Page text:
Klobuchar on 2020: ‘I do think you want voices from the Midwest’

Sen. Amy KlobucharAmy KlobucharSenate Democrats demand answers on migrant child trafficking during pandemic Senate Democrats push to include free phone calls for incarcerated people in next relief package Lobbying world MORE (D-Minn.), one of over two dozen Democrats believed to be considering a presidential bid in 2020, said that while she isn’t definitively running, the Midwest is a region the party cannot afford to ignore. 

“I have been talking to people in my state and people around the country about it. I think that there are a lot of good people considering this, but I do think you want voices from the Midwest,” Klobuchar told The New Yorker in an interview published Tuesday. 

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“And I think you want to have people with different views running. I think it’s really important to have that. I don’t think it’s bad that we have a competition for the nomination at this key moment in our nation’s history,” she added, referring to the expectation that the number of Democratic candidates may be well into the double digits. 

In 2016 President TrumpDonald John TrumpDeWine tests negative for coronavirus a second time Several GOP lawmakers express concern over Trump executive orders Beirut aftermath poses test for US aid to frustrating ally MORE unexpectedly won Michigan, Wisconsin and Pennsylvania, none of which had voted for a GOP presidential candidate since before 1992, to ascend to the White House.

One of the main focuses of the Democratic Party has been on how to bring voters in those states back into their fold.

Besides Klobuchar, other high-profile Democrats such as former Vice President Joe BidenJoe BidenBiden says Trump executive order is 'a reckless war on Social Security' Trump got into testy exchange with top GOP donor Adelson: report Blumenthal calls for declassification of materials detailing Russian threat to US elections MORE, Sens. Bernie SandersBernie SandersThe Memo: Trump team pounces on Biden gaffes The Hill's Campaign Report: US officials say Russia, China are looking to sow discord in election Warren urges investment in child care workers amid pandemic MORE (I-Vt.), Kamal Harris (D-Calif.), Elizabeth WarrenElizabeth WarrenBiden campaign says no VP pick yet after bike trail quip Biden edges closer to VP pick: Here's who's up and who's down Democratic convention lineup to include Ocasio-Cortez, Clinton, Warren: reports MORE (D-Mass.), Cory BookerCory Anthony BookerSenate Democrats demand answers on migrant child trafficking during pandemic Senate Democrats push to include free phone calls for incarcerated people in next relief package Ex-USAID employee apologizes, denies sending explosive tweets MORE (D-N.J.), Sherrod BrownSherrod Campbell BrownOvernight Defense: Guardsman to testify Lafayette Square clearing was 'unprovoked escalation' | Dems push for controversial Pentagon nominee to withdraw | Watchdog says Pentagon not considering climate change risks to contractors Democrats urge controversial Pentagon policy nominee to withdraw Chamber of Commerce, banking industry groups call on Senate to pass corporate diversity bill MORE (D-Ohio) and Rep. Beto O’Rourke (D-Texas), among others, are also considering running in 2020.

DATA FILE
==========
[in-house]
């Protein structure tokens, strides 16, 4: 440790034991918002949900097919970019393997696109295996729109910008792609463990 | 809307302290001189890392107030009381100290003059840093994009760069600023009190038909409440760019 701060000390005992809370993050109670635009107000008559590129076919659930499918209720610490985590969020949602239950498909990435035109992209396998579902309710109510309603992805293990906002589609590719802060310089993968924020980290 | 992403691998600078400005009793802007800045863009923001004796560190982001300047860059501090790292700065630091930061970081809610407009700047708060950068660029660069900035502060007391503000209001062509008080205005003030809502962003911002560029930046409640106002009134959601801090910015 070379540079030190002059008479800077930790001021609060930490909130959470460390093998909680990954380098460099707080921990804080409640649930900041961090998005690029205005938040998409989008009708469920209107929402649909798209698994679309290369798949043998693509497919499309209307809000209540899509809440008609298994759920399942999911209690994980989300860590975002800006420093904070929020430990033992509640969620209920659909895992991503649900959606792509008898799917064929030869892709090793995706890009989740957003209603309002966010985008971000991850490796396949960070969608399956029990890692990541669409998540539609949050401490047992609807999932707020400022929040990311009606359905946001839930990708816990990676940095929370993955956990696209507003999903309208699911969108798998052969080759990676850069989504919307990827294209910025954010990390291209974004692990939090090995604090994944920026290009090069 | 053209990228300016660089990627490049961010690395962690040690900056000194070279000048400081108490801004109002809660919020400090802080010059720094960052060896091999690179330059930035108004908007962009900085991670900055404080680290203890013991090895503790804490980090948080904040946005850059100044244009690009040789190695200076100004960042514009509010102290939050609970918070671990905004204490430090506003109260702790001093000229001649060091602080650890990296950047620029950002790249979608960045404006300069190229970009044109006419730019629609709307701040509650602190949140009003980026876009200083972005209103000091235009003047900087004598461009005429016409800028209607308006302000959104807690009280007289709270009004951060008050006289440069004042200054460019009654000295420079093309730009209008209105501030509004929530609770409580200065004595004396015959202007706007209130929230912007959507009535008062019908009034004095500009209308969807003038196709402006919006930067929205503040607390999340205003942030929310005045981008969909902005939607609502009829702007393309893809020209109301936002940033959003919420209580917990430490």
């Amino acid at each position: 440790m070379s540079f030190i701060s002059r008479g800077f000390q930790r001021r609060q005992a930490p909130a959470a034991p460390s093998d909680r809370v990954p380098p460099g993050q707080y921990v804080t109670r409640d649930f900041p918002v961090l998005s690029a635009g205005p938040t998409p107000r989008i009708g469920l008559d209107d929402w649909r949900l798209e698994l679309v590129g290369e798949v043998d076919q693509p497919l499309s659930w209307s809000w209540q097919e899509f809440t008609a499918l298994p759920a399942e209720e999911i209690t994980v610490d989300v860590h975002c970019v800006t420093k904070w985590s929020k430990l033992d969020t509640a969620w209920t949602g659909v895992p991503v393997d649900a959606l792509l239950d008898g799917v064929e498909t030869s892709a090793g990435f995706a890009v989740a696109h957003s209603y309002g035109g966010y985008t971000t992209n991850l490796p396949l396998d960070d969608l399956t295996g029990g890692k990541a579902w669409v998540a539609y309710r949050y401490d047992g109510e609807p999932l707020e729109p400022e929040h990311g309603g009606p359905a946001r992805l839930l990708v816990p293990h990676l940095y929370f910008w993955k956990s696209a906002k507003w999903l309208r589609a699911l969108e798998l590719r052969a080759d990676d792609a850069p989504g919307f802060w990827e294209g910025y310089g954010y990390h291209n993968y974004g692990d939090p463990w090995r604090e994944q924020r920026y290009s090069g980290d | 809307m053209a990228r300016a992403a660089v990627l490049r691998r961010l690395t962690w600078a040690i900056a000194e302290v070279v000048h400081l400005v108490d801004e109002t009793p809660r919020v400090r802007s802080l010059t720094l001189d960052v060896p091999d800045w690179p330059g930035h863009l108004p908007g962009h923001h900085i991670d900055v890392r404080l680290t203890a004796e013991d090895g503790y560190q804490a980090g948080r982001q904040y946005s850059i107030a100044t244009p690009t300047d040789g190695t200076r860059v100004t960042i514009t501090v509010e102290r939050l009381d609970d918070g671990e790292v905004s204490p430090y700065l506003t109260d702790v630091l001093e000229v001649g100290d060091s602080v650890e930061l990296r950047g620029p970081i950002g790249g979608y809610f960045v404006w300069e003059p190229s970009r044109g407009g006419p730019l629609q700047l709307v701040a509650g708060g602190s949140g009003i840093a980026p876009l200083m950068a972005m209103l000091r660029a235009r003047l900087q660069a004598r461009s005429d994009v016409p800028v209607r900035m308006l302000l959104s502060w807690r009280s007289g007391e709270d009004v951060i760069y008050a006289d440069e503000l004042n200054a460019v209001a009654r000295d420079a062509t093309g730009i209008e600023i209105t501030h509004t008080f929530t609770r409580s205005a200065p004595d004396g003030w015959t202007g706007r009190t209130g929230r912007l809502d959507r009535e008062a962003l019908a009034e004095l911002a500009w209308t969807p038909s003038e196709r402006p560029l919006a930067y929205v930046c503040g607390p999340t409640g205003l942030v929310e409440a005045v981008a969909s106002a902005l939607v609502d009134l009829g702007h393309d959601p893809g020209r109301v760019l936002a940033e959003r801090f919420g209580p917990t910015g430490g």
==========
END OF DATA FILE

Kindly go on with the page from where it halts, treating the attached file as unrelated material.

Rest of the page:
Klobuchar has shown an ability to woo Trump voters, winning reelection in November by about 24 points in a state Trump lost by only one point in 2016.

Klobuchar said the successful candidate in 2020 will be somebody with an ability not to follow Trump down every “rabbit hole” while also having an emotional appeal to voters.

“So I think you not just have to meet him with facts, and you certainly don’t want to go down every rabbit hole with him. But we have to meet him with emotion. And it doesn’t have to be negative emotion. It can be positive emotion,” she said, citing issues such as health care and immigration. 

She added that Trump’s brash temperament is a potential opening for his eventual opponent, saying it could actually hurt him in the rural communities that propelled him to victory two years ago.

“I think it matters when someone makes promises and then time goes on and your life hasn’t changed. So I do think it matters. And when you add disruptions in, and chaos, that makes things hard for you. So I think those things matter,” she said.

“[Y]ou really have to go to the core of what kind of person you want to have in the White House, that your kids watch on TV when they’re learning their civics lesson and the Pledge of Allegiance in first and second grade,” she added.